Did you know you could die after being shot by a Taser gun? That's exactly what happened this past weekend to a man in his 50s who was Tasered at least three times and ultimately suffered a fatal heart attack. The police say he may have had drugs in his system at the time.
There's also the case of a Chicago man who was Tasered 11 times after cops mistook him for a suspect with the same name. His lawyer says, "It literally fried him. It fried his mind. He has a great difficulty remembering what transpired while the electricity was passing through his brain.”
These stories have me wondering, how dangerous are Taser guns? Can they really give you a heart attack, cause other health problems -- or even kill you? How many shots are too many?
The website for Taser International, which manufactures the guns, says the weapons work by sending electrical currents into the muscle fibers, "jamming the nervous system." The Taser wave does this by "mimicking and interfering with your brain's communication with the muscles." That leads you to lose control of your motor skills.
Yes, they admit, a Taser's electrical waves are dangerous. But electricity is a natural part of your body's system. (I guess that's supposed to make us feel better about it?) The company has also said that the gun's waves are too weak to cause a heart attack. Phew! But wait -- in 2009, Taser International admitted there was an "extremely low" risk for "an adverse cardiac event" from their guns (that's a euphemism for a heart attack). They now advise police not to aim for the chest. So Tasers probably-maybe-likely won't give you a heart attack, fingers crossed.
Tack that on to a report by the National Institute of Justice finding that as long as you're a "healthy, normal, non-stressed adult," it's unlikely that a Taser jolt will give you a heart attack.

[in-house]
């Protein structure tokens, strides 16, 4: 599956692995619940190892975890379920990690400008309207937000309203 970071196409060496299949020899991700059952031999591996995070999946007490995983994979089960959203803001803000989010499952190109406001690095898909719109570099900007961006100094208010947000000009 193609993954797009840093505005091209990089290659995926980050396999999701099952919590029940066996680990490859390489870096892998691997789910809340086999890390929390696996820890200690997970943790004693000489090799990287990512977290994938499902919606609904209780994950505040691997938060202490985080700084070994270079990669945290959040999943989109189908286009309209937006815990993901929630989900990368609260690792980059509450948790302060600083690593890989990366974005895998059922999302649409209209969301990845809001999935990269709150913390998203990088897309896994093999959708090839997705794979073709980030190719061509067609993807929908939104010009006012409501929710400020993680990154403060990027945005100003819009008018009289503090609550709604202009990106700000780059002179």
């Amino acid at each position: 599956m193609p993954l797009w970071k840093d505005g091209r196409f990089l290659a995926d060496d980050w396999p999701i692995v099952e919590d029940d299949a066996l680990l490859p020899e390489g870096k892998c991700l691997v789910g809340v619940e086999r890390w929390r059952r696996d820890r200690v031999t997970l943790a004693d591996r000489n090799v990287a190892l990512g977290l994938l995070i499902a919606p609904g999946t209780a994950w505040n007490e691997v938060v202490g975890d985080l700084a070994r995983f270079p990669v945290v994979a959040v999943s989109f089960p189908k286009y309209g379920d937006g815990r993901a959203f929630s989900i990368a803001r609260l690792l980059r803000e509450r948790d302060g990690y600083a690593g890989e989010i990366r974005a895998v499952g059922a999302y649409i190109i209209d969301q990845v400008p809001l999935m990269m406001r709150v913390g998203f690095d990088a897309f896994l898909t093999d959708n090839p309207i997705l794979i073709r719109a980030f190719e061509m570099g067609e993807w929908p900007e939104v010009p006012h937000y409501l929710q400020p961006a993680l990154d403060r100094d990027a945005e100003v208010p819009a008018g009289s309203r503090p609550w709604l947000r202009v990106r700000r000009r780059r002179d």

But there are other health risks you should be aware of, including a few that surprised me. First of all, it's not like some laser beam shoots out of the gun like in Star Wars, as I've always pictured it. Instead, the gun shoots out probes with little barbs on the ends that send the electric currents directly into your body. There's the risk of those barbs getting stuck in your skin or even in your bone depending on how or where they land.
Second, if you have no control over your muscles, you have no control over how you land as you fall. You can't break your fall with your hands, so you may end up with a secondary injury -- a broken nose from landing on your face, for example.
One officer who was accidentally hit in the back of his skull went into a full-body seizure, rendering him unconscious, and when he woke up, he was confused about what happened. People have also reported sore muscles while they recovered.
I guess long story short, if you have a heart or other health condition, you really should behave yourself so you can avoid being shot by a stun gun. Tell your sons, boyfriends, and husbands. And police officers must get the proper training and avoid aiming anywhere near the heart. Easy enough, especially in those chaotic times when Tasers are most often used, right? Hardly. Still, I guess a Taser is a lot safer than a regular gun. Bzzzt!
Do you think Taser guns are too dangerous to be used by police? Have you ever been Tasered and did you have weird health effects?
Image via hermanturnip/Flickr